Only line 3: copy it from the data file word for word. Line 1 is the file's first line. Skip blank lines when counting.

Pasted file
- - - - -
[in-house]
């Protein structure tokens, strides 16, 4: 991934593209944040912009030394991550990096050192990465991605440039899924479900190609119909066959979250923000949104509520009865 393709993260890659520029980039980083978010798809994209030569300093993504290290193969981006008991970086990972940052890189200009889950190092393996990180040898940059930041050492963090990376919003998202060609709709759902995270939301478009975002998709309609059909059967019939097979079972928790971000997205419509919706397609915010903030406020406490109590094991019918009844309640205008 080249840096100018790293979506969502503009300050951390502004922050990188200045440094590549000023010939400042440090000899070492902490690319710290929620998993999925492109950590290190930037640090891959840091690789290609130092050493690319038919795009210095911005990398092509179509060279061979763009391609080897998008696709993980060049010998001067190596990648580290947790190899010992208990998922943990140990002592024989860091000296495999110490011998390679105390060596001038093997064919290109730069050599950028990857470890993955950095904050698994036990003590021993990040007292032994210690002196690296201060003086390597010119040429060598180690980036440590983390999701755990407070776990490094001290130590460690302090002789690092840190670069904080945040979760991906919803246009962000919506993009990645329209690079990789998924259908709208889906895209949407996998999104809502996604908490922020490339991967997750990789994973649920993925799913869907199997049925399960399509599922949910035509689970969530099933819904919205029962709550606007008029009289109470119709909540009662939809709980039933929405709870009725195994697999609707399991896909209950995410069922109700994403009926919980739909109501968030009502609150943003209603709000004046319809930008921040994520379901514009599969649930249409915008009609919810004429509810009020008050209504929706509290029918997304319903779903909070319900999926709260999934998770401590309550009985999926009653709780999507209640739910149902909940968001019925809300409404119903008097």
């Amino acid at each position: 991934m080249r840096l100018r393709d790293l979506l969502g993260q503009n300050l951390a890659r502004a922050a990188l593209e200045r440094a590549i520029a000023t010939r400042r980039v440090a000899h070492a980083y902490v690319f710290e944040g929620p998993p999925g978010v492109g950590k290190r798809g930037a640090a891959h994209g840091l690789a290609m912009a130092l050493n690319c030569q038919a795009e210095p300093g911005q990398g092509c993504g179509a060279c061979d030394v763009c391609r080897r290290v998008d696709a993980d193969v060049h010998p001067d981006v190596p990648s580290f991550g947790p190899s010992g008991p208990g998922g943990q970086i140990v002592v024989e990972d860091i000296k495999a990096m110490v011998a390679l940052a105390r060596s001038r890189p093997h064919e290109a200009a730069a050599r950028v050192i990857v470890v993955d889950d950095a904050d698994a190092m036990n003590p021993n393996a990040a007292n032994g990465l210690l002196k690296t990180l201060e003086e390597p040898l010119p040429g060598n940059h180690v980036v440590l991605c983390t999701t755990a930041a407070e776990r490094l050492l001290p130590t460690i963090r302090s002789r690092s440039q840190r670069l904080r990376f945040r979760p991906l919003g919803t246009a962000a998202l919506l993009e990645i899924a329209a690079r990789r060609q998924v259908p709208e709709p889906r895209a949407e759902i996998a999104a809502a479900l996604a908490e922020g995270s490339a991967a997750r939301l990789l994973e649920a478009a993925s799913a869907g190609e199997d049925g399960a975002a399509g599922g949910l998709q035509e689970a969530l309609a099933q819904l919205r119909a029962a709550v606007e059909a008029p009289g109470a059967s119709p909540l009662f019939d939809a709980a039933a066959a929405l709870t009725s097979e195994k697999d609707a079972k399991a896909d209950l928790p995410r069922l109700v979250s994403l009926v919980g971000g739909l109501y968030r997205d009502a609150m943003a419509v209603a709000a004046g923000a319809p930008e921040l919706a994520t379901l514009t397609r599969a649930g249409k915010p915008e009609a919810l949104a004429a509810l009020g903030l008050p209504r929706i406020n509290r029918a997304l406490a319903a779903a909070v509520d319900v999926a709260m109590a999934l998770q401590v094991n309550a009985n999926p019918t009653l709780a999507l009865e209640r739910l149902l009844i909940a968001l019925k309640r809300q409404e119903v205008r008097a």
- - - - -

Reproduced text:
């Amino acid at each position: 991934m080249r840096l100018r393709d790293l979506l969502g993260q503009n300050l951390a890659r502004a922050a990188l593209e200045r440094a590549i520029a000023t010939r400042r980039v440090a000899h070492a980083y902490v690319f710290e944040g929620p998993p999925g978010v492109g950590k290190r798809g930037a640090a891959h994209g840091l690789a290609m912009a130092l050493n690319c030569q038919a795009e210095p300093g911005q990398g092509c993504g179509a060279c061979d030394v763009c391609r080897r290290v998008d696709a993980d193969v060049h010998p001067d981006v190596p990648s580290f991550g947790p190899s010992g008991p208990g998922g943990q970086i140990v002592v024989e990972d860091i000296k495999a990096m110490v011998a390679l940052a105390r060596s001038r890189p093997h064919e290109a200009a730069a050599r950028v050192i990857v470890v993955d889950d950095a904050d698994a190092m036990n003590p021993n393996a990040a007292n032994g990465l210690l002196k690296t990180l201060e003086e390597p040898l010119p040429g060598n940059h180690v980036v440590l991605c983390t999701t755990a930041a407070e776990r490094l050492l001290p130590t460690i963090r302090s002789r690092s440039q840190r670069l904080r990376f945040r979760p991906l919003g919803t246009a962000a998202l919506l993009e990645i899924a329209a690079r990789r060609q998924v259908p709208e709709p889906r895209a949407e759902i996998a999104a809502a479900l996604a908490e922020g995270s490339a991967a997750r939301l990789l994973e649920a478009a993925s799913a869907g190609e199997d049925g399960a975002a399509g599922g949910l998709q035509e689970a969530l309609a099933q819904l919205r119909a029962a709550v606007e059909a008029p009289g109470a059967s119709p909540l009662f019939d939809a709980a039933a066959a929405l709870t009725s097979e195994k697999d609707a079972k399991a896909d209950l928790p995410r069922l109700v979250s994403l009926v919980g971000g739909l109501y968030r997205d009502a609150m943003a419509v209603a709000a004046g923000a319809p930008e921040l919706a994520t379901l514009t397609r599969a649930g249409k915010p915008e009609a919810l949104a004429a509810l009020g903030l008050p209504r929706i406020n509290r029918a997304l406490a319903a779903a909070v509520d319900v999926a709260m109590a999934l998770q401590v094991n309550a009985n999926p019918t009653l709780a999507l009865e209640r739910l149902l009844i909940a968001l019925k309640r809300q409404e119903v205008r008097a």